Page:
SRJC completes solar panel project

Santa+Rosa+Junior+College+President+Frank+Chong+addresses+a+crowd+of+students+and+faculty+at+the+SunPower+solar+panel+ribbon+cutting+on+Nov.+6+in+Bech+parking+lot.
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SRJC completes solar panel project

Santa Rosa Junior College President Frank Chong addresses a crowd of students and faculty at the SunPower solar panel ribbon cutting on Nov. 6 in Bech parking lot.

Santa Rosa Junior College President Frank Chong addresses a crowd of students and faculty at the SunPower solar panel ribbon cutting on Nov. 6 in Bech parking lot.

Abraham Fuentes

Santa Rosa Junior College President Frank Chong addresses a crowd of students and faculty at the SunPower solar panel ribbon cutting on Nov. 6 in Bech parking lot.

Abraham Fuentes

Abraham Fuentes

Santa Rosa Junior College President Frank Chong addresses a crowd of students and faculty at the SunPower solar panel ribbon cutting on Nov. 6 in Bech parking lot.

Mark Fernquest, Staff writer

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School officials spotlighted Santa Rosa Junior College’s role as a community leader in sustainability when they recognized the completion of its 1.8 megawatts solar array project on Nov. 6.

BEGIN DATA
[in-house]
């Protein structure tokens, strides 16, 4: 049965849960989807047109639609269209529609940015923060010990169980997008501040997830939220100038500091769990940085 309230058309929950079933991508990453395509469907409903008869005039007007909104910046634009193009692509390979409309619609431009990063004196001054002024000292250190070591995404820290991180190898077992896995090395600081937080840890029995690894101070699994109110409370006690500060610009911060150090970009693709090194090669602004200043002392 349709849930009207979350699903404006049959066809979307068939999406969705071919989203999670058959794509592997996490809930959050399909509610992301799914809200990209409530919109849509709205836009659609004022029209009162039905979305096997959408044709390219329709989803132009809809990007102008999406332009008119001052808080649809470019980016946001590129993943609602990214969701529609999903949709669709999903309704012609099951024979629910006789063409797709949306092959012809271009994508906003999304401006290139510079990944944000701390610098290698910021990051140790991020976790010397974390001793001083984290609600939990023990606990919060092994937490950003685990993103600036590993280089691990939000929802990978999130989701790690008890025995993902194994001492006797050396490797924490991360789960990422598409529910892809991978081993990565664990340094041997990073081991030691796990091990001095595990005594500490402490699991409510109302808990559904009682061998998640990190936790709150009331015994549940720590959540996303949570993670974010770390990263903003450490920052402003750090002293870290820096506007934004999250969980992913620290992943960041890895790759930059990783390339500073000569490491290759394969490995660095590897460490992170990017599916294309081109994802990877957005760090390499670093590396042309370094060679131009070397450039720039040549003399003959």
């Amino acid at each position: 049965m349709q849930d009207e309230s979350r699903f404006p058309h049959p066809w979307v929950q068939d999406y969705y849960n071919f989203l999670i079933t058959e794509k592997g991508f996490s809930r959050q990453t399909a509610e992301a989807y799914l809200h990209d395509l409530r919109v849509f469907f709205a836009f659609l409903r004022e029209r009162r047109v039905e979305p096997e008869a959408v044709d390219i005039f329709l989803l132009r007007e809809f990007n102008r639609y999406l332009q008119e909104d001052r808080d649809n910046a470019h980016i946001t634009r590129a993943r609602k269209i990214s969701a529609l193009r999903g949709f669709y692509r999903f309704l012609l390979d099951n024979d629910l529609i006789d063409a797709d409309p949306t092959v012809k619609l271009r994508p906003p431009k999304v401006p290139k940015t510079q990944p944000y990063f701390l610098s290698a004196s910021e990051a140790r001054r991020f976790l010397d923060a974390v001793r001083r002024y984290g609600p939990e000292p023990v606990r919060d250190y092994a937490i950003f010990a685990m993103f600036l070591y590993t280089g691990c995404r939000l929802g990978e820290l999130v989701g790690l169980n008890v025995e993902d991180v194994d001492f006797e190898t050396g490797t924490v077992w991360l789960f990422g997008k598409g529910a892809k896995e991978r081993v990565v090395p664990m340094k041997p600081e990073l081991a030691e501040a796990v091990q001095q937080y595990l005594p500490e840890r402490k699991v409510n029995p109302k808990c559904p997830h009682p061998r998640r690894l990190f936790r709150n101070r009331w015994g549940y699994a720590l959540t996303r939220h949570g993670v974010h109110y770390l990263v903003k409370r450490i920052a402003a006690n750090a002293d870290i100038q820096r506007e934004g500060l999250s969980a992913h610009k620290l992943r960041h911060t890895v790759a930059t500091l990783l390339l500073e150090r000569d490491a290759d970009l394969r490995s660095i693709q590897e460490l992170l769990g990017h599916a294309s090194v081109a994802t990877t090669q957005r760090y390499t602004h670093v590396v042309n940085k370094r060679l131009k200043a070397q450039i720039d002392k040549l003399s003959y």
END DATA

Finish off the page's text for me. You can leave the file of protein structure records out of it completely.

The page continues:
The ribbon-cutting ceremony took place under the newly-installed solar panels in the Bech parking lot and included faculty, staff, student leaders and contract partners.

According to the SRJC website, the solar arrays, built by SunPower in a scant three months last summer and filling both the Emeritus and Bech parking lots, are part of the District’s $32.5 million Measure H sustainability plan that also includes 1.3 megawatts of arrays on the Petaluma campus and .5 megawatts of arrays earmarked for the top of the SRJC parking structure.

The solar panels will provide approximately 27 percent of the Santa Rosa Campus’ annual electricity and save the school nearly $370,000 a year, said SRJC President Frank Chong.

“That’s really going to help us during these difficult fiscal times, not to be writing checks to PG&E. That’s money that’s going to go back in the classrooms,” Chong said.

Senior Dean of Students Robert Ethington said the arrays save 1,400 metric tons of greenhouse gas emissions annually, or 4 percent of the district’s annual carbon footprint, adding, “It’s a legacy moment we should all be proud of.”

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